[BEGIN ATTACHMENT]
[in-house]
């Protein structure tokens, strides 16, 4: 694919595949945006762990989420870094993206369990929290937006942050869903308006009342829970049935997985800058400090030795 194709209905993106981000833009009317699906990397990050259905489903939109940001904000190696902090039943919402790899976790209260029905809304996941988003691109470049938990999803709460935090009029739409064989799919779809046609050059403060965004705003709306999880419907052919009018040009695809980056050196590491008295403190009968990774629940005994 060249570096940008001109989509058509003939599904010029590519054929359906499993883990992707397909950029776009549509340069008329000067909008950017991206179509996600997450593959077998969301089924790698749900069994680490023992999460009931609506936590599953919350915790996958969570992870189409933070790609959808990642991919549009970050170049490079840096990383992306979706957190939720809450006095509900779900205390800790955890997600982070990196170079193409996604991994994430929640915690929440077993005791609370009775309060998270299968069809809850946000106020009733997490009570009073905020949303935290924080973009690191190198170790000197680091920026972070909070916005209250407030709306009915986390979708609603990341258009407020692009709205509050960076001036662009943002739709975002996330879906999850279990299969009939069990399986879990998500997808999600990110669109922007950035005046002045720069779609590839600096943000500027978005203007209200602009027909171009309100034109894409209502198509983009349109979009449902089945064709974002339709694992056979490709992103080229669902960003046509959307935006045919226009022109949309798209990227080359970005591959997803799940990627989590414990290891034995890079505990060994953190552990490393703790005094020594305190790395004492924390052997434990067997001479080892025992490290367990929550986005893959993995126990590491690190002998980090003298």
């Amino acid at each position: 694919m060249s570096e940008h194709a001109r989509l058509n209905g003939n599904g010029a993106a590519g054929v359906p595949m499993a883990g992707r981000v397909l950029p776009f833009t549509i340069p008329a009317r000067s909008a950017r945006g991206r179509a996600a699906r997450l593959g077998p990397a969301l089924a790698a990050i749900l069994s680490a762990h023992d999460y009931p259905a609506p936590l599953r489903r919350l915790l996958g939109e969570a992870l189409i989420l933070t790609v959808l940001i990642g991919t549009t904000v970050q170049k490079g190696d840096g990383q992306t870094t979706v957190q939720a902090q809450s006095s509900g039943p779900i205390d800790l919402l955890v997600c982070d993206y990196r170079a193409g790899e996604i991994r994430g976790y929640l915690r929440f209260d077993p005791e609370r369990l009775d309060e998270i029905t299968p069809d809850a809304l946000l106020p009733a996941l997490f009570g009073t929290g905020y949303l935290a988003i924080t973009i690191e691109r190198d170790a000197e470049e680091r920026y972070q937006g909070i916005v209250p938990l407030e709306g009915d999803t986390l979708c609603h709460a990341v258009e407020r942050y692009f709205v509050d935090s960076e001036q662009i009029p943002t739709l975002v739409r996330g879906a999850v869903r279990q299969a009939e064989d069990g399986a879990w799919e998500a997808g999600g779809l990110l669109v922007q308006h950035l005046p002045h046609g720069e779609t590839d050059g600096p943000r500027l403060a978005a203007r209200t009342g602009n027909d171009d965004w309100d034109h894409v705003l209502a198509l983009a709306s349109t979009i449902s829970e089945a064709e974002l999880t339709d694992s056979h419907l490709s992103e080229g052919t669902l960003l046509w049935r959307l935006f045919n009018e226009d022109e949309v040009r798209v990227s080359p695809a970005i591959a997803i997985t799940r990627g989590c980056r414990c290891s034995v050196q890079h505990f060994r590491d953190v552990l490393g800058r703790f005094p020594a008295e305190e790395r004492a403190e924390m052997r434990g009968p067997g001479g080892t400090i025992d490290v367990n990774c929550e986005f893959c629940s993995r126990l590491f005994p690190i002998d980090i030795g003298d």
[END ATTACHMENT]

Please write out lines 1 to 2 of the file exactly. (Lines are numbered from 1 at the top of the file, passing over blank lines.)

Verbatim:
[in-house]
């Protein structure tokens, strides 16, 4: 694919595949945006762990989420870094993206369990929290937006942050869903308006009342829970049935997985800058400090030795 194709209905993106981000833009009317699906990397990050259905489903939109940001904000190696902090039943919402790899976790209260029905809304996941988003691109470049938990999803709460935090009029739409064989799919779809046609050059403060965004705003709306999880419907052919009018040009695809980056050196590491008295403190009968990774629940005994 060249570096940008001109989509058509003939599904010029590519054929359906499993883990992707397909950029776009549509340069008329000067909008950017991206179509996600997450593959077998969301089924790698749900069994680490023992999460009931609506936590599953919350915790996958969570992870189409933070790609959808990642991919549009970050170049490079840096990383992306979706957190939720809450006095509900779900205390800790955890997600982070990196170079193409996604991994994430929640915690929440077993005791609370009775309060998270299968069809809850946000106020009733997490009570009073905020949303935290924080973009690191190198170790000197680091920026972070909070916005209250407030709306009915986390979708609603990341258009407020692009709205509050960076001036662009943002739709975002996330879906999850279990299969009939069990399986879990998500997808999600990110669109922007950035005046002045720069779609590839600096943000500027978005203007209200602009027909171009309100034109894409209502198509983009349109979009449902089945064709974002339709694992056979490709992103080229669902960003046509959307935006045919226009022109949309798209990227080359970005591959997803799940990627989590414990290891034995890079505990060994953190552990490393703790005094020594305190790395004492924390052997434990067997001479080892025992490290367990929550986005893959993995126990590491690190002998980090003298």